Tuesday, August 20, 2019

Fear – The Great Impostor

People frequently wonder what motivates them to do the things they do. Most of us desire our actions to be influenced by compassion, wisdom, confidence, fairness and love. However, many would be surprised to know that much of their behavior is influenced by nothing more than the great impostor – fear.

Fear

Fear wears many masks. Some of these masks include procrastination, avoidance, perfectionism, anger, passivity and impatience. These behaviors and emotions often reflect fears of failure, rejection, abandonment, loss of security, looking foolish and being taken advantage of. The negative attitudes and actions we possess will only change when we begin challenging our fears.

Here’s how:

Wednesday, June 5, 2019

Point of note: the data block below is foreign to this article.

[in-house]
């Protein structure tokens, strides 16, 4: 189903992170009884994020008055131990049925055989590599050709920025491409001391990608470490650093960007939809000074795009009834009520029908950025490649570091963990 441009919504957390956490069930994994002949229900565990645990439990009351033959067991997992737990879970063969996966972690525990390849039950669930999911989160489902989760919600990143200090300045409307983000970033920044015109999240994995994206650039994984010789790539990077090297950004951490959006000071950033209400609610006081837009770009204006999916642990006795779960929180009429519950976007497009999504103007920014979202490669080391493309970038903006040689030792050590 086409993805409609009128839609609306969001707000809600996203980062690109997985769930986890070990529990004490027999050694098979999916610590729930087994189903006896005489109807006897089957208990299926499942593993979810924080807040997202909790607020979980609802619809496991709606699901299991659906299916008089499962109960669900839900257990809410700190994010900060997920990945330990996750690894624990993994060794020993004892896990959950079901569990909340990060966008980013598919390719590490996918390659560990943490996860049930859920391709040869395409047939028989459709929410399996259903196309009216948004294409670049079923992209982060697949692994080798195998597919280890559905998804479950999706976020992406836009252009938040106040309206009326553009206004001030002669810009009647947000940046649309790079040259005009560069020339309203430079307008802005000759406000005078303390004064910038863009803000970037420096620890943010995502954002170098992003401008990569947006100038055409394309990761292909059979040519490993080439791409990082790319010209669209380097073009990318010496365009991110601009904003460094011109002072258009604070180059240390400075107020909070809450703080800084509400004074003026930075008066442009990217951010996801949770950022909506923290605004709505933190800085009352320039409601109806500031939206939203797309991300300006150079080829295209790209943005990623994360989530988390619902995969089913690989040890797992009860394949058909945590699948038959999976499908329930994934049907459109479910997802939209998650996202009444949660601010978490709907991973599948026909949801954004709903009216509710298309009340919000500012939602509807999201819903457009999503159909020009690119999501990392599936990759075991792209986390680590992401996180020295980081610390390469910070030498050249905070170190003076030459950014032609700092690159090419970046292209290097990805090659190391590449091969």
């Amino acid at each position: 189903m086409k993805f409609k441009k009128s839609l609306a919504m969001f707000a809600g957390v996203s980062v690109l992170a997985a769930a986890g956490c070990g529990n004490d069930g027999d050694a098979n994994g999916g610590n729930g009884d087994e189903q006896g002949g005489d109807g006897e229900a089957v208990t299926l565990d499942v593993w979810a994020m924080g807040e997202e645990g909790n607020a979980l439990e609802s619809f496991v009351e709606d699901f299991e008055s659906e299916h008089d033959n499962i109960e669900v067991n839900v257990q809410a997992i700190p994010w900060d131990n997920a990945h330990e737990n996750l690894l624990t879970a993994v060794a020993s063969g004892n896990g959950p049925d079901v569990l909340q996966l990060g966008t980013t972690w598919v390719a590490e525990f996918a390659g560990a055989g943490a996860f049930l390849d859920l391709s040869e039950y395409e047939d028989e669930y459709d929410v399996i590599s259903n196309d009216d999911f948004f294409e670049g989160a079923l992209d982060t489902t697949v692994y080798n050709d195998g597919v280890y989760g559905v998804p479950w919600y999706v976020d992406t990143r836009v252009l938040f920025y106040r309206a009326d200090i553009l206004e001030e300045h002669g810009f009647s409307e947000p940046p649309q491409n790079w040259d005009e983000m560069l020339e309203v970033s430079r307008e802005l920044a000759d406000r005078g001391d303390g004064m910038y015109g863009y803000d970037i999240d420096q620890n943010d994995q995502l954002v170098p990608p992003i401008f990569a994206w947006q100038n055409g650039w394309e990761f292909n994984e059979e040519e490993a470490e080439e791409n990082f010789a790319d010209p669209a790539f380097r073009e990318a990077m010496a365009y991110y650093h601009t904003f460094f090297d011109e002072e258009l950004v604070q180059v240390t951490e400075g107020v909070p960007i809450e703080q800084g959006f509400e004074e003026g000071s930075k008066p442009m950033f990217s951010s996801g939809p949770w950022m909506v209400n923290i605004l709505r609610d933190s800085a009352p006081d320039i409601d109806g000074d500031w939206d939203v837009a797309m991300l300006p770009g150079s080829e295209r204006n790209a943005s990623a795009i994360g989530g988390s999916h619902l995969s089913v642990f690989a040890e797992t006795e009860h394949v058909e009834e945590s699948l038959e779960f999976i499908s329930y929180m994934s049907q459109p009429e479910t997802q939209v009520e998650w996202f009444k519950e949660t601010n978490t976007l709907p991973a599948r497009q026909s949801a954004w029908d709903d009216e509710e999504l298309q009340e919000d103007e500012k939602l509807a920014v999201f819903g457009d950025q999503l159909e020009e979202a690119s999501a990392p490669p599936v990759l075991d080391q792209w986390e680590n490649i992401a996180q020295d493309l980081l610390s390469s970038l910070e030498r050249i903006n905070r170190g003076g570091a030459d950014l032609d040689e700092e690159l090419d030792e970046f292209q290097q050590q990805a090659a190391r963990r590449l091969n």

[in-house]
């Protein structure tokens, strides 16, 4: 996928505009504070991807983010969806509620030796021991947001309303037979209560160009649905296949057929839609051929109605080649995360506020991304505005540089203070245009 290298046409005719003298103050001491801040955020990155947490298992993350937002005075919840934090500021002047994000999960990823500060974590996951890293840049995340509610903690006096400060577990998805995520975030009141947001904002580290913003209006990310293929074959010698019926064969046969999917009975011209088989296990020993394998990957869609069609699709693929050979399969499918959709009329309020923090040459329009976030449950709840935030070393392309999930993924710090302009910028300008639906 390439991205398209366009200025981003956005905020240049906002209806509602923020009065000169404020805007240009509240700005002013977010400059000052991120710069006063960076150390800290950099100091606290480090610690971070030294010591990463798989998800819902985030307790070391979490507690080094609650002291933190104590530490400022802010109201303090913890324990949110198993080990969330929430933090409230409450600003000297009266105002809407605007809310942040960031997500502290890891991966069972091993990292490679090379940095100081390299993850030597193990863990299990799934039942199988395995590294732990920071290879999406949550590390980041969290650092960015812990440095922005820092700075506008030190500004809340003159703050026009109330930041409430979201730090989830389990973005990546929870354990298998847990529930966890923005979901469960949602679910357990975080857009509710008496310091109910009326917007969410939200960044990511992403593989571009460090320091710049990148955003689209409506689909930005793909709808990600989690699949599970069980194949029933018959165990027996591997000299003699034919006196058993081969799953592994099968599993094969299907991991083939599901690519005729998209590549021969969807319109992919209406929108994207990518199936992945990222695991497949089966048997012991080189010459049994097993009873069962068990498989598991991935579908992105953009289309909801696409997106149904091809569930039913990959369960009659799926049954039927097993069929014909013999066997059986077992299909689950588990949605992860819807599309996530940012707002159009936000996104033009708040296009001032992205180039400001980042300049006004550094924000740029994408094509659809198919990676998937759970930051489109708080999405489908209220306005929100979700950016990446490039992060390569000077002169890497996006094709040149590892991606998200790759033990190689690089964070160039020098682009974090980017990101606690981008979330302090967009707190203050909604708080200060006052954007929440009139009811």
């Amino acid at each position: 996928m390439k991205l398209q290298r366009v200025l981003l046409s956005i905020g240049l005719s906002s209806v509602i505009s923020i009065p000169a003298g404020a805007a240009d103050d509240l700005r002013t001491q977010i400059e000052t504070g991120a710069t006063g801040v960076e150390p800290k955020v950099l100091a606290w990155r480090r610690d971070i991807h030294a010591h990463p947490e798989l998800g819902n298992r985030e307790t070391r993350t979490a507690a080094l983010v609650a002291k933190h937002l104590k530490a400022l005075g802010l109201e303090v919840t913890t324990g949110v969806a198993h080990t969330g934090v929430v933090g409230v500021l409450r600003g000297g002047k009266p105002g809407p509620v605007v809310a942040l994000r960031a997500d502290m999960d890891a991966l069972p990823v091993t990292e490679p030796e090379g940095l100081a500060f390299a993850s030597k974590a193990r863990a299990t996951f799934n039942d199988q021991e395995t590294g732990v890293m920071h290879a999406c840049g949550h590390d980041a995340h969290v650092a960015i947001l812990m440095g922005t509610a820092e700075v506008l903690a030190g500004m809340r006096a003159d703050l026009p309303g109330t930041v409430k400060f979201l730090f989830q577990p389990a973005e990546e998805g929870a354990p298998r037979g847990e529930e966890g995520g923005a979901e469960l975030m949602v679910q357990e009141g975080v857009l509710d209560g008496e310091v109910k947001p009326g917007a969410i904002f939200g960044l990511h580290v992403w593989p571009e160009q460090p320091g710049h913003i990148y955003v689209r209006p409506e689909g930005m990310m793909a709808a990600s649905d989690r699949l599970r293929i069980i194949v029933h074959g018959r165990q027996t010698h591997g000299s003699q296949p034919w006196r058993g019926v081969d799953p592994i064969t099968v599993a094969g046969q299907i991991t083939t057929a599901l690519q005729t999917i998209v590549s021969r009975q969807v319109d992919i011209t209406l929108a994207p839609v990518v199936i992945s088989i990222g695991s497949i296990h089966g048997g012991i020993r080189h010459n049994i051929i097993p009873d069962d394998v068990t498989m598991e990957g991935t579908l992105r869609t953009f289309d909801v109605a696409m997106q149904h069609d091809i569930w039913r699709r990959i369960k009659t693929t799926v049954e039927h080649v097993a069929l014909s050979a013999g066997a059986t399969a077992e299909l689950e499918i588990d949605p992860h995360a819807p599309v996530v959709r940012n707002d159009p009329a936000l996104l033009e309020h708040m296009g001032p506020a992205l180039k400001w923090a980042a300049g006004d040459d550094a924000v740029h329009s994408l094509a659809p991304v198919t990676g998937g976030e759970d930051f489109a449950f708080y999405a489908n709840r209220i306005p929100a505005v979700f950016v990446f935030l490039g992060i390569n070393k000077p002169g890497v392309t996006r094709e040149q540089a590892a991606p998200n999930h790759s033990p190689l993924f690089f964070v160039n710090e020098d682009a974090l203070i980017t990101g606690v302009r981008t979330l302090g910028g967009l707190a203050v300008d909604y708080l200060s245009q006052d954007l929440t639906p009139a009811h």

Why Bad News Grabs Our Attention

Every day we are bombarded with television, radio, internet and newspaper headlines and stories that draw our attention to bad news.  We hear and read about natural disasters, economic uncertainty, wars and other tragedies that serve to trigger distress and worry in many people.

Band NewsDid you know that 53.4% of the news on television alone depicts violence, conflict and suffering? The worse the report, the more likely it is to be the lead story because humans are naturally attracted to bad news. 

Tuesday, May 8, 2018

Free Yourself From Negative Emotion

Negative EmotionIn my professional practice I encounter men and women every day who are bound up in the proverbial chains of negative emotions. They are dragging their feet through life, weighed down by feelings of fear, jealousy, self-pity, anger, sadness, anxiety and rejection.

These chronic painful emotions are what often stand in the way of a person’s personal and professional success in life. Negative emotions can deplete you of energy and motivation, take away your joy and enthusiasm and keep you from pursuing positive goals for your life. It is very difficult to do well professionally or relationally if you don’t have a positive and realistic attitude and healthy emotions.